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Introduction to the Sport and Culture of Rugby

Objectives and Rules

If you are extremely interested in the rules and regulations of rugby, the International Rugby Board (IRB) has a great website with all the information you could ever need.

For the casual fan, though, here's an overview:

  • 15 Players for each team.  Substitutions are permanent, unless made for injury
  • Two 40 minutes halves are played. The team with the most points at the end of play wins.
  • The objective of the match is to advance the ball and touch it down with-in the try zone, called a try.  Similar to football. After this try, the scoring team has an opportunity for a conversion kick.
  • Tries are worth 5 points. Conversion Kicks are worth 2 points
  • Penalty kicks/Drop kicks are worth 3 points.
  • Play is continuous, stopping only for penalties, injuries, scores, and in cases of out of bounds
  • Players are not allowed to block, screen, or obstruct a defender from tackling another player.
  • The ball must be passed backwards/laterally, unless it is kicked forward. Forward means towards the try zone the attacking team is trying to reach. A forward pass/mishandling of the ball that causes it to go forward is called a knock-on
  • Minor infractions, like knock-ons, result in a restart of play called a scrum. Out-of-bounds play results in a line-out
  • In scrums and line-outs, a straight line between the competing teams forms the tunnel. The ball must travel straight down this tunnel
  • If a team receives a major foul/penalty, they are required to retreat 10 meters.

If you are at a match, and don't understand the gameplay, ask someone near you. Nothing makes an old rugger happier than explaining a game, especially if there's an opportunity to tell a personal story.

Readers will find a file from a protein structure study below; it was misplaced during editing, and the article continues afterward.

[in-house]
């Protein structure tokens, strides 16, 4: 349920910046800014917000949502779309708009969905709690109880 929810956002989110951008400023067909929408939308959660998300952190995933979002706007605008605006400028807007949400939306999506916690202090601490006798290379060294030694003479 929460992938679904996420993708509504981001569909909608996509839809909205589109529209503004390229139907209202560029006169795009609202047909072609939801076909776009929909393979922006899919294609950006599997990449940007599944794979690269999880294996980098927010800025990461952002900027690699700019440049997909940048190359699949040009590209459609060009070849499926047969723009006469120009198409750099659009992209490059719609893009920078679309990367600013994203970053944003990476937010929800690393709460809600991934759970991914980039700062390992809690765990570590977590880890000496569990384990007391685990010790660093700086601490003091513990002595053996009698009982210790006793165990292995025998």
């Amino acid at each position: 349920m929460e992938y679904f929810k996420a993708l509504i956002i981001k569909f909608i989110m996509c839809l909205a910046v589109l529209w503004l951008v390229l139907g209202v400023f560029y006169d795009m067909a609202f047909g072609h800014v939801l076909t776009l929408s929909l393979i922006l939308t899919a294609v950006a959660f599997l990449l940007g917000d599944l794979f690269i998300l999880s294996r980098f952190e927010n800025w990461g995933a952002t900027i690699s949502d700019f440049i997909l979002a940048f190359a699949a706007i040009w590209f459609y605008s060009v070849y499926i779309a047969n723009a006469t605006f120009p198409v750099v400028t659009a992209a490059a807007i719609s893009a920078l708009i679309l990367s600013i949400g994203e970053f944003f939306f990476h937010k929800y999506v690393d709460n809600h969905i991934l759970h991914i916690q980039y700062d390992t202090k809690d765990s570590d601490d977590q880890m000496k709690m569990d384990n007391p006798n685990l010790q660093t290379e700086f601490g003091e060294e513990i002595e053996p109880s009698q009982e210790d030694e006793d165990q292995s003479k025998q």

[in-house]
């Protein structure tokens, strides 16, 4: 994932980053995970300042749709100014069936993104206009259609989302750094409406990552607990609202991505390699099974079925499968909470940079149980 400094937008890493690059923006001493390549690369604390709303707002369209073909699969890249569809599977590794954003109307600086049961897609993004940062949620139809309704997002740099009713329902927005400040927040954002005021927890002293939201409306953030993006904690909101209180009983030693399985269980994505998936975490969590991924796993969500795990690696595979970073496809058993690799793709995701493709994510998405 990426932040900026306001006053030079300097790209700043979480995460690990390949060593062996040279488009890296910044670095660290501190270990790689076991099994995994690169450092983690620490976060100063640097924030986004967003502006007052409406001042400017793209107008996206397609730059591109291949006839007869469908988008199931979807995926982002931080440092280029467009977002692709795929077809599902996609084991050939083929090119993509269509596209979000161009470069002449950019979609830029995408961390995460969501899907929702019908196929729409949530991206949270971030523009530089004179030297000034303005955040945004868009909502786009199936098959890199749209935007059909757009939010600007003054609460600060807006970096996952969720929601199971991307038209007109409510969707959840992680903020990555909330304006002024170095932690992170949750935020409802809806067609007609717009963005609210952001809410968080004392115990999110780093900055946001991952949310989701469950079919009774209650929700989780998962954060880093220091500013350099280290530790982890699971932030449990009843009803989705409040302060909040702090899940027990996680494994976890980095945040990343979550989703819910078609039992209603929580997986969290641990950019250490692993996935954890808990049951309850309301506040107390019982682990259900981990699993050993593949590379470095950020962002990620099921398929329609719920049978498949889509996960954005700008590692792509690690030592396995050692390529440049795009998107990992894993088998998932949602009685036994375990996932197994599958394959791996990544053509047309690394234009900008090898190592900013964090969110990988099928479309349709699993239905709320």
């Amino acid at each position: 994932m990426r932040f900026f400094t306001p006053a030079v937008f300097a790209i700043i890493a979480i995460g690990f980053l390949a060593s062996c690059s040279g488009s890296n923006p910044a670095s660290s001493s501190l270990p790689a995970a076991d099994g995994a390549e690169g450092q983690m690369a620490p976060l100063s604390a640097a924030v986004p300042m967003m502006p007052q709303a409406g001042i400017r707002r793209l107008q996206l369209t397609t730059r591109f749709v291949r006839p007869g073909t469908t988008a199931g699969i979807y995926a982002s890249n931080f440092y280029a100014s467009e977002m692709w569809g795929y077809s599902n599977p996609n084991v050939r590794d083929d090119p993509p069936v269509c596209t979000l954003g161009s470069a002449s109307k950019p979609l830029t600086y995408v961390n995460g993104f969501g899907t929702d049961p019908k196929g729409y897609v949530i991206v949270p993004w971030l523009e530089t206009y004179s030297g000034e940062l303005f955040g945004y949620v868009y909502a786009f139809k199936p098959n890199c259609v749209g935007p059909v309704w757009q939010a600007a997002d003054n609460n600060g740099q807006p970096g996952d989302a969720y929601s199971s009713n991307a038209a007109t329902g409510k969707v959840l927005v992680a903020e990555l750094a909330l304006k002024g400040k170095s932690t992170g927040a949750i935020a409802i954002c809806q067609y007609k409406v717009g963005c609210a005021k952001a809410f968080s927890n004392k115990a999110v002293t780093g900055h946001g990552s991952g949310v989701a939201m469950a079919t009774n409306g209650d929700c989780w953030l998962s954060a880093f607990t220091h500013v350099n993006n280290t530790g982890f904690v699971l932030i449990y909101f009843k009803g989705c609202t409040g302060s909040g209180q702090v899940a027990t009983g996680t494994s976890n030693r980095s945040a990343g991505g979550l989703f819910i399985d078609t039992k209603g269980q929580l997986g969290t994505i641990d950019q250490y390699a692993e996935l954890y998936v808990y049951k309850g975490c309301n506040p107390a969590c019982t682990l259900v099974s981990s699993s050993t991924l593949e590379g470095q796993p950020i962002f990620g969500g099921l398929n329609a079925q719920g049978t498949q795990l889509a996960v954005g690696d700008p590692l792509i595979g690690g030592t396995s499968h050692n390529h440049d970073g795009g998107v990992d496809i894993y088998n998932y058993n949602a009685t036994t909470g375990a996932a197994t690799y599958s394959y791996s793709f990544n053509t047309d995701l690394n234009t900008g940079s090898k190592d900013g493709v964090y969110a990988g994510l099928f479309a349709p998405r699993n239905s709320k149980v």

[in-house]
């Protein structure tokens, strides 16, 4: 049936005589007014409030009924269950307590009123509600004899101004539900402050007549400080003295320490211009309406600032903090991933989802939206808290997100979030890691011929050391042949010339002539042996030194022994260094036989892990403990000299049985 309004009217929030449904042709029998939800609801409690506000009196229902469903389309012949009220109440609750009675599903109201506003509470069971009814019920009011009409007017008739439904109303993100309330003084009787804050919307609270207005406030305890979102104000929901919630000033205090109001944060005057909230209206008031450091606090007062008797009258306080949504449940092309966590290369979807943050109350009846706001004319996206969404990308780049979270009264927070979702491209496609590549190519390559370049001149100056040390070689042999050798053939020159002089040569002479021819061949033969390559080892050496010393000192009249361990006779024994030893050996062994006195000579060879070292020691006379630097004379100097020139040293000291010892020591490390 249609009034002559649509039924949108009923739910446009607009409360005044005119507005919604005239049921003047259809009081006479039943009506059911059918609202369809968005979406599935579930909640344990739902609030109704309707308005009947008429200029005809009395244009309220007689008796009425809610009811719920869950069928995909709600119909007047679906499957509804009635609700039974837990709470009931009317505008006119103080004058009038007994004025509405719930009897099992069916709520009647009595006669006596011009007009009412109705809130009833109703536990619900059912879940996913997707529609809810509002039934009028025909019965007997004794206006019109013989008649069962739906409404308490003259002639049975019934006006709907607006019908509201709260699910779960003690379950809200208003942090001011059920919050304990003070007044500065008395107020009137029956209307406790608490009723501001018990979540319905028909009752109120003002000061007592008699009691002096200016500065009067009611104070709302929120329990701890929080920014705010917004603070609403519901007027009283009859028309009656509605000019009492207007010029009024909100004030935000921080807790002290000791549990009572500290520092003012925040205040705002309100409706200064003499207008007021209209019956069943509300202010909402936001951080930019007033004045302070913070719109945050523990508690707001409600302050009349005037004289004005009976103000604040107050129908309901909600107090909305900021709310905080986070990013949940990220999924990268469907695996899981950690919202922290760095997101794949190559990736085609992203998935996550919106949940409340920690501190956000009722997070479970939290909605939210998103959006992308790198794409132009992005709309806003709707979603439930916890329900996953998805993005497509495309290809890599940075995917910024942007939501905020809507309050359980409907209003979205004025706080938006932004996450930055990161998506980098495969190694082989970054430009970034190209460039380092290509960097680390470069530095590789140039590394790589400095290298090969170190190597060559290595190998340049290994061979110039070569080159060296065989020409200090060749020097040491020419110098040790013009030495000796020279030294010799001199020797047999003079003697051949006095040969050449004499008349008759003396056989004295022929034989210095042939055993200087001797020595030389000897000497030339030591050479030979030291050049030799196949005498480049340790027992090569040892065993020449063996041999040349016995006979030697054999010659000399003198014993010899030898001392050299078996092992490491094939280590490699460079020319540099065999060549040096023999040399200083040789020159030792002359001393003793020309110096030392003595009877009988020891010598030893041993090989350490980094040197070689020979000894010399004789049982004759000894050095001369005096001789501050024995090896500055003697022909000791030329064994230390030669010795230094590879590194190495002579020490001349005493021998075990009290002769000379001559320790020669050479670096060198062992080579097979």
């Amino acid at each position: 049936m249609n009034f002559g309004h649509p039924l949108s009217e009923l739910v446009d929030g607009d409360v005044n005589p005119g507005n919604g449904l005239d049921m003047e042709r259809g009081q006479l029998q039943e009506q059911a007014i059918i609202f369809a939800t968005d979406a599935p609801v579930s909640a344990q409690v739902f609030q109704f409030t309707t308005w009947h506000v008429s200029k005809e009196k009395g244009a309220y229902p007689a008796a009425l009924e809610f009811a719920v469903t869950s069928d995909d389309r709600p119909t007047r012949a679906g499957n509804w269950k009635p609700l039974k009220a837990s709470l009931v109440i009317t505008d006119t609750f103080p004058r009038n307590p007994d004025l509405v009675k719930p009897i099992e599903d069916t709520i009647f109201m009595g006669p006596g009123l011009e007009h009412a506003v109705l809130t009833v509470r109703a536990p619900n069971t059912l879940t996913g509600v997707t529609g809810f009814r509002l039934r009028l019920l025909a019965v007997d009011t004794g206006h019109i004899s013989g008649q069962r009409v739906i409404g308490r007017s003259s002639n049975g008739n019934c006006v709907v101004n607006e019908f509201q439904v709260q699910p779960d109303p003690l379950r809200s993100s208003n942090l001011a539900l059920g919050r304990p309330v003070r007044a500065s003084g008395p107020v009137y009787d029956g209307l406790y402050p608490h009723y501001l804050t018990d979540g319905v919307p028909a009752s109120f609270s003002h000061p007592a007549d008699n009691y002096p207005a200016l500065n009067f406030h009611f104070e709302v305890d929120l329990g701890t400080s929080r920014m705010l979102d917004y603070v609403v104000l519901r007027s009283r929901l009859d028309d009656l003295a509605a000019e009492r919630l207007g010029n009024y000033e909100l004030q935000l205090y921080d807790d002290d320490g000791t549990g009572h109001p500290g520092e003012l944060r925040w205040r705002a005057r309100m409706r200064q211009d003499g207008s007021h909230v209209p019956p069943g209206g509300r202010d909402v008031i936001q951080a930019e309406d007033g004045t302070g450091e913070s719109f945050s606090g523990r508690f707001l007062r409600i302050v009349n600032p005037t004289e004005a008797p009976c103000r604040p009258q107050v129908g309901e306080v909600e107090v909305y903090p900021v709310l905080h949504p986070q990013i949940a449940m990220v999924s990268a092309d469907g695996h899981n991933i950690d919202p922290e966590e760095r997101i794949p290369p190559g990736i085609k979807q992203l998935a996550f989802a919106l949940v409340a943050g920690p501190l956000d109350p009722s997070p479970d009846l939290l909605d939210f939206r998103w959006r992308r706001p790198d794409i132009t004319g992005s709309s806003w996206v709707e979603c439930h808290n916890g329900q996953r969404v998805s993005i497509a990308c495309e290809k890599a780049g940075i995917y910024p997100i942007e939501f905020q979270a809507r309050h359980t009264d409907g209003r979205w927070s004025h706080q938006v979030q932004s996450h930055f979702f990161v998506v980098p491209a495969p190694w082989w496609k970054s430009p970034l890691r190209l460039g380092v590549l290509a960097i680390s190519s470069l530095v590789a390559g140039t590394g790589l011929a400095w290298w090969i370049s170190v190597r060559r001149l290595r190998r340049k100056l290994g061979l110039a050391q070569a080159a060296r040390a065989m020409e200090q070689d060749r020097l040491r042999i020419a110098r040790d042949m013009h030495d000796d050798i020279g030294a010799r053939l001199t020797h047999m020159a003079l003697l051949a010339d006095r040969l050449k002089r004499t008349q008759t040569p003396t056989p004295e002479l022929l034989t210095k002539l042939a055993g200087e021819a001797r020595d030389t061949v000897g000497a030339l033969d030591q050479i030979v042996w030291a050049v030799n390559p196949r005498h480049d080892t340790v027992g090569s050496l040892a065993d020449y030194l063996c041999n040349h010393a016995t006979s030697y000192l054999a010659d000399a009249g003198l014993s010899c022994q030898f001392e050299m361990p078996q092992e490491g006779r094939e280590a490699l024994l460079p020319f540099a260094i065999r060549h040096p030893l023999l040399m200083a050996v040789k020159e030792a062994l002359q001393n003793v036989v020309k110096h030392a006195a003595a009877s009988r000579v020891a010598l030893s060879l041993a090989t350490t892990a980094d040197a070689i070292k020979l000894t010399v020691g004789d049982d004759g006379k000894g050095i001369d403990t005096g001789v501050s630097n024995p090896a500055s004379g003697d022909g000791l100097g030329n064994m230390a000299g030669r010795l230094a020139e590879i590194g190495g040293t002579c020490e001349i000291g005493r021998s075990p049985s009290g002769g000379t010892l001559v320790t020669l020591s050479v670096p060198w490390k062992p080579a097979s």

Is it Soccer? Is it Football?

Rugby is the link between soccer and football

Soccer features a round ball and 45 minute halves played continuously.  Most of the world calls it football because it's played primarily using the feet.
American Football features an oblong, pointed ball, and is played in 6 second increments.  How can a sport played primarily using the hands and arms be called football?
The answer is the sport that links them: Rugby. 
If a school ball game in Rugby, England hadn't been modified one day in 1823, maybe people would have come to know that game as Rugby football.  One boy at the school, William Webb Ellis, is reputed to have played the game differently: he picked up the ball and advanced it in his arms.
Fast forward a few decades, a few rule adjustments, add a ball that is a little more lemon-shaped, and Rugby Football, became very popular throughout all British-influenced societies.  British colonialism guaranteed the popularity of rugby, even in America.  In fact, rugby predates football as one of the oldest collegiate sports played in the States.
Just like those young English students changed a ball game into rugby, young American students changed rugby into football.  In rugby, one must touch the ball down in the try-zone to be awarded points.  The football equivalent of reaching the end zone is called a try.  In rugby, play can be re-started from a scrum, the football equivalent of a restart of play begins at the line of scrimmage.
Rugby is the link between soccer and football, combining many aspects of both, and involving certain components of wrestling.